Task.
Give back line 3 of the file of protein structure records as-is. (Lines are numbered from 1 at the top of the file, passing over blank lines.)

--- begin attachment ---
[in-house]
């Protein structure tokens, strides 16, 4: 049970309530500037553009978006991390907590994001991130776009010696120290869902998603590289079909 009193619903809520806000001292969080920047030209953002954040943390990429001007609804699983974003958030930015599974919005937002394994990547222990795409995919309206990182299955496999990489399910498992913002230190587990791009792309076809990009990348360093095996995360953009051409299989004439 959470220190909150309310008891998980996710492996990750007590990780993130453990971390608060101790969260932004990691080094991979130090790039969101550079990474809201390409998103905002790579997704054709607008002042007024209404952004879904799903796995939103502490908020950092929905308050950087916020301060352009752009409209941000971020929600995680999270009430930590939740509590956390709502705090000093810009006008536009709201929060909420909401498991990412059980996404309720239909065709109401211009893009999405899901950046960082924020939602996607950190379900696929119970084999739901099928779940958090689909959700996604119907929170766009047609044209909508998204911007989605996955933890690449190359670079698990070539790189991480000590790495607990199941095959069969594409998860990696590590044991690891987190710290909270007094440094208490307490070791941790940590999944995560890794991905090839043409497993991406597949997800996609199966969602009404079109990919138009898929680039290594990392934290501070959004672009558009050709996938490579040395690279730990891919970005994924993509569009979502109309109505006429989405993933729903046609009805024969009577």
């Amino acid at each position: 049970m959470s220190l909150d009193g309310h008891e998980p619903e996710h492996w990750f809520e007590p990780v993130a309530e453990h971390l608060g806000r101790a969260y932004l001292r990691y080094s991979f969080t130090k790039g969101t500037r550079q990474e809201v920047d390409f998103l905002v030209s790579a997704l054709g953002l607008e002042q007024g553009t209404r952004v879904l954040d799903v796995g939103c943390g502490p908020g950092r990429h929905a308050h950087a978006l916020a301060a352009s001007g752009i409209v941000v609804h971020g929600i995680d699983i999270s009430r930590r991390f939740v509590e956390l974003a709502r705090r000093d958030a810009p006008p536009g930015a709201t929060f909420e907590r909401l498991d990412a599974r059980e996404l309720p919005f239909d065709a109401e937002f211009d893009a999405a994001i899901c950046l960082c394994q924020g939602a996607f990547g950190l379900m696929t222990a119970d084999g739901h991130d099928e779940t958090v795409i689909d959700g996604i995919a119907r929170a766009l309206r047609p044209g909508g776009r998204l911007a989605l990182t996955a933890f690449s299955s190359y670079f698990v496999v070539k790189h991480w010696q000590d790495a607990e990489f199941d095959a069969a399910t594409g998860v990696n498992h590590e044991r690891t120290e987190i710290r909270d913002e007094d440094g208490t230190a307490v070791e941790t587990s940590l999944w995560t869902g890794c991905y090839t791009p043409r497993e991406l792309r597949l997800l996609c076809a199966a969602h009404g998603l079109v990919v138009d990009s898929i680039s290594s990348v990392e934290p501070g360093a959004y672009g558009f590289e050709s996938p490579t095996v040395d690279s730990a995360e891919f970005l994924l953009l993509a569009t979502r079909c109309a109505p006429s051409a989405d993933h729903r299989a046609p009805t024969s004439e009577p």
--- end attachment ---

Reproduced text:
């Amino acid at each position: 049970m959470s220190l909150d009193g309310h008891e998980p619903e996710h492996w990750f809520e007590p990780v993130a309530e453990h971390l608060g806000r101790a969260y932004l001292r990691y080094s991979f969080t130090k790039g969101t500037r550079q990474e809201v920047d390409f998103l905002v030209s790579a997704l054709g953002l607008e002042q007024g553009t209404r952004v879904l954040d799903v796995g939103c943390g502490p908020g950092r990429h929905a308050h950087a978006l916020a301060a352009s001007g752009i409209v941000v609804h971020g929600i995680d699983i999270s009430r930590r991390f939740v509590e956390l974003a709502r705090r000093d958030a810009p006008p536009g930015a709201t929060f909420e907590r909401l498991d990412a599974r059980e996404l309720p919005f239909d065709a109401e937002f211009d893009a999405a994001i899901c950046l960082c394994q924020g939602a996607f990547g950190l379900m696929t222990a119970d084999g739901h991130d099928e779940t958090v795409i689909d959700g996604i995919a119907r929170a766009l309206r047609p044209g909508g776009r998204l911007a989605l990182t996955a933890f690449s299955s190359y670079f698990v496999v070539k790189h991480w010696q000590d790495a607990e990489f199941d095959a069969a399910t594409g998860v990696n498992h590590e044991r690891t120290e987190i710290r909270d913002e007094d440094g208490t230190a307490v070791e941790t587990s940590l999944w995560t869902g890794c991905y090839t791009p043409r497993e991406l792309r597949l997800l996609c076809a199966a969602h009404g998603l079109v990919v138009d990009s898929i680039s290594s990348v990392e934290p501070g360093a959004y672009g558009f590289e050709s996938p490579t095996v040395d690279s730990a995360e891919f970005l994924l953009l993509a569009t979502r079909c109309a109505p006429s051409a989405d993933h729903r299989a046609p009805t024969s004439e009577p």